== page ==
And thus science decreed, thou must create equivalent groups.
The conclusions that can be drawn in a new study about the effects of facebook are limited, if not erroneousness because the task given the second test group do not allow for meaningful analysis.
A recent study by Cornell’s Gonzales and Hancock published in a cyberpsychology and social networking (?!) journal asserts that using facebook can increase self-esteem as it allows users to stylize their social identity. While I don’t dispute that facebook might increase positive feelings about the self (and fuel narcissism), I do not think that the research methods used in their study allow us to draw that conclusion.
The researchers compared the self-esteem scores reported by three groups, after they each completed a different “self-focused” task. Group 1 was the control and their task was to stare at a blank screen. Group 2 was a test group and did the self-focused task of staring at a mirror. Group 3 surfed their facebook page and associated pages. Each group did completed the assigned task for three minutes and then completed the self-esteem measure.
The test groups in this study should all have had the same end goals, namely the ability to shape one’s persona. While looking in a mirror is a self-focused activity, it is not an engaging or active self-focused activity like updating ones profile, looking at pictures of the self and friends, or pursuing passions’ fanpages. I think a more comparable self-focused activities should have been used as a test groups. For instance, having respondents write a description of their personality and interests, as if describing themselves to a new friend. Related to the mirror idea, another test group could apply make-up or style their hair in front of a mirror prior to taking the self-esteem survey. Similar to the facebook group, I think the other test groups tasks should all feature the ability to actively preen one’s social appearance – physical and personality.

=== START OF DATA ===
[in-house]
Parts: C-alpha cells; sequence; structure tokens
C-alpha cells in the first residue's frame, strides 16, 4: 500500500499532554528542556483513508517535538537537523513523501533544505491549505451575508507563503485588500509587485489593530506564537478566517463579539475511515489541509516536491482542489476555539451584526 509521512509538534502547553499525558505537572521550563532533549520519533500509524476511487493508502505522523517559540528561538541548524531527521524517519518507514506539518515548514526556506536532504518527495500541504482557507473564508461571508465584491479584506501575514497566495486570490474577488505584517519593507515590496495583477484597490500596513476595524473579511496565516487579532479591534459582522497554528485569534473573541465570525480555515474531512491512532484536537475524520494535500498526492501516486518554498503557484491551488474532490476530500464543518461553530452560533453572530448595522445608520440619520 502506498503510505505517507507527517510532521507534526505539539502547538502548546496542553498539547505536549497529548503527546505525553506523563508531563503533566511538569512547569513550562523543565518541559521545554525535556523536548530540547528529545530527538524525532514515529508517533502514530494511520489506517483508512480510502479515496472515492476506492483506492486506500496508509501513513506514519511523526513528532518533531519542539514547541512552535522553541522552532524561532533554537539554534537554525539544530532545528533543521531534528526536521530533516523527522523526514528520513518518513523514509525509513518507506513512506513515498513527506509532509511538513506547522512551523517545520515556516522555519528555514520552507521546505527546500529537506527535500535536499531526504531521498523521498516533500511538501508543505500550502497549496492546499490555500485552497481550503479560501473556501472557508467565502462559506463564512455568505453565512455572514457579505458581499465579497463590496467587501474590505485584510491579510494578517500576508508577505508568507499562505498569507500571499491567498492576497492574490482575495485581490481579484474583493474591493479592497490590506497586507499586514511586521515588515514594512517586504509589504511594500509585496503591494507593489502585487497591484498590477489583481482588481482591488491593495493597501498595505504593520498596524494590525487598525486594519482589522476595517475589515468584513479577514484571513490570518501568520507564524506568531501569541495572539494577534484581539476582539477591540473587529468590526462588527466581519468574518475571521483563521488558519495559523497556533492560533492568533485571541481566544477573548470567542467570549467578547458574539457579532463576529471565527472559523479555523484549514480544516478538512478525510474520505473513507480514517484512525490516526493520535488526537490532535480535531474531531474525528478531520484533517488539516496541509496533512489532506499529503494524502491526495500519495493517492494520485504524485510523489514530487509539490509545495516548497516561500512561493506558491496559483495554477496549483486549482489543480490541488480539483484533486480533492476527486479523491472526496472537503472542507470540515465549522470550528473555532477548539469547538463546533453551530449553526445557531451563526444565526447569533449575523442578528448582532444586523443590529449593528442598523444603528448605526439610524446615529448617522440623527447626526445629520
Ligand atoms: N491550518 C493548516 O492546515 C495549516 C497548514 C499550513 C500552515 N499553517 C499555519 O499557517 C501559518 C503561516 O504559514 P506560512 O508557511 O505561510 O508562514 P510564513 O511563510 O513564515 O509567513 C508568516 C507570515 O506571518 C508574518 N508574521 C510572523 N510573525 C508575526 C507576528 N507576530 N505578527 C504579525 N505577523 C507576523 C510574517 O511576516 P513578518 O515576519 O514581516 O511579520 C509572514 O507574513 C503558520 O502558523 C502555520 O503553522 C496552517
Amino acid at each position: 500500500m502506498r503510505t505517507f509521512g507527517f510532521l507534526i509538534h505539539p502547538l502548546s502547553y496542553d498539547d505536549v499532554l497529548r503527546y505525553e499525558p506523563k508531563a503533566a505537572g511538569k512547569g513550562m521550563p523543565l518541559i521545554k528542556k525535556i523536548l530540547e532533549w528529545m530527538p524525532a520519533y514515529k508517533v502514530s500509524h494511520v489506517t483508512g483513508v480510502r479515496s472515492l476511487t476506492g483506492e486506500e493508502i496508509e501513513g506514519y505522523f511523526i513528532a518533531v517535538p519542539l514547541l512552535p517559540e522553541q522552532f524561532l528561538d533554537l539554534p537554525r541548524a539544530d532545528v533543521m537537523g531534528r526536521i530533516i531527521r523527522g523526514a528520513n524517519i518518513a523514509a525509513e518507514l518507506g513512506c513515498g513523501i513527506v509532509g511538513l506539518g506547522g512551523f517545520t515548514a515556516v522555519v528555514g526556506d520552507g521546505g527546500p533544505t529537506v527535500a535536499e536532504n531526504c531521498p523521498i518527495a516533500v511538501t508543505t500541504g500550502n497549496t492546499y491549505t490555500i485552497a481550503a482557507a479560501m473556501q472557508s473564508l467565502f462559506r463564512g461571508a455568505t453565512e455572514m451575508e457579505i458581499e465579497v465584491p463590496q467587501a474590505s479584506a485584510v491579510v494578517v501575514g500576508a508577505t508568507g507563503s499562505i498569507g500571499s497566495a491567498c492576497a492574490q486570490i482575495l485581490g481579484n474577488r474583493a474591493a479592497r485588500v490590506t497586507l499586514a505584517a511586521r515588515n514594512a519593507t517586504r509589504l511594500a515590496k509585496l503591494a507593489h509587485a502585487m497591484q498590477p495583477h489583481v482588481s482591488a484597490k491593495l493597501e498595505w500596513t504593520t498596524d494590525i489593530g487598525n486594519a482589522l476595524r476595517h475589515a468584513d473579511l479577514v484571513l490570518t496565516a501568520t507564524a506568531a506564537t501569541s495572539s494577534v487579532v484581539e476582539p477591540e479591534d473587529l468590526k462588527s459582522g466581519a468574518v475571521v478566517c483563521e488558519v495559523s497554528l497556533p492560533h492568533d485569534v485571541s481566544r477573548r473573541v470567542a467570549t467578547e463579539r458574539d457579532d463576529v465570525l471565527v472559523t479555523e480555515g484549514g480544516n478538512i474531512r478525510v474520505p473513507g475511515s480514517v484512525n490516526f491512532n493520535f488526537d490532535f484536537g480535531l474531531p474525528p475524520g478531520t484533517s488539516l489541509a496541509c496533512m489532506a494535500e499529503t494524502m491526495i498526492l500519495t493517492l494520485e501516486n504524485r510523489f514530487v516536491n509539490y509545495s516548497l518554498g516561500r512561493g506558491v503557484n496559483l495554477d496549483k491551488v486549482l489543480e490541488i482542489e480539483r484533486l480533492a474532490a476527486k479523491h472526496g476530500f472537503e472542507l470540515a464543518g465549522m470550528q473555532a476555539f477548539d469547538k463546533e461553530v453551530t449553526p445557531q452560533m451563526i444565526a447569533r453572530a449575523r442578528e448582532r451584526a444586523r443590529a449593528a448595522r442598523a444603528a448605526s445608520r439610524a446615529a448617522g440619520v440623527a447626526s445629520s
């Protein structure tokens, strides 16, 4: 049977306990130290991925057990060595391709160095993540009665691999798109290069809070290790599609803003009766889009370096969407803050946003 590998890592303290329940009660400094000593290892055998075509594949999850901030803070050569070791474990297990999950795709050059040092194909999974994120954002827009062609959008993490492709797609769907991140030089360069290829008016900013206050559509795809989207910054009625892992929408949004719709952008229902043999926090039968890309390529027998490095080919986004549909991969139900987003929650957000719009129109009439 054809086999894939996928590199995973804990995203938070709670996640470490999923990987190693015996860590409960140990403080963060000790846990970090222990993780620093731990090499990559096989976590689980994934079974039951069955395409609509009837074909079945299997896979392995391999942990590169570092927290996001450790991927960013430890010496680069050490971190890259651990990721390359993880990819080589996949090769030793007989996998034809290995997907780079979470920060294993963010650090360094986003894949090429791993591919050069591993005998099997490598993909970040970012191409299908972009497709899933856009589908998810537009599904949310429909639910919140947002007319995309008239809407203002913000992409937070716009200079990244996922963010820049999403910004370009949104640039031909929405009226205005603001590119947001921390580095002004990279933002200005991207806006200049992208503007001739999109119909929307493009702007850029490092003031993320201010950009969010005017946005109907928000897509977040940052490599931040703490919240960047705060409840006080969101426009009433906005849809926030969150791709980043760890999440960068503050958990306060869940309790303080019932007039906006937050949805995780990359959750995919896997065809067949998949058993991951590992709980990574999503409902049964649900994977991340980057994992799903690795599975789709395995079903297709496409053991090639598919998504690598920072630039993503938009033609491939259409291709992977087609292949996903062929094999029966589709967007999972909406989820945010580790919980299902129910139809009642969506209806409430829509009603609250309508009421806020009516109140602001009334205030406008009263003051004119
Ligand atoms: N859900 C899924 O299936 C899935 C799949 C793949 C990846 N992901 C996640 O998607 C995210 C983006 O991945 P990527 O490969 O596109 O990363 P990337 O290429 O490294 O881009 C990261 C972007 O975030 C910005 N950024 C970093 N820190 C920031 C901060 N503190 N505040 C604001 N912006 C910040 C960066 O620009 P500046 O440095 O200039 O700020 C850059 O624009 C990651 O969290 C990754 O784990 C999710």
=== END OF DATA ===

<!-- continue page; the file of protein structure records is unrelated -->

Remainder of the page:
By comparing the self-esteem scores of these two test groups and the facebook group, we can see if facebook creates the change in self-esteem, or if it ability to choose how one is represented in the social sphere that increases self-esteem.
Only once equivalent groups are created can we start to analyze and understand how social network usage affects users’ psyches.
I must note here that I haven’t read the paper, but if anyone wants to forward, I will gladly read.
Look at the following the links for summaries more info about this research:
Our Facebook wall boosts self-esteem, study finds – Cornell Chronicle
This is Your Brain on Facebook – Fast Company
Facebook makes you “Like” yourself better – PSFK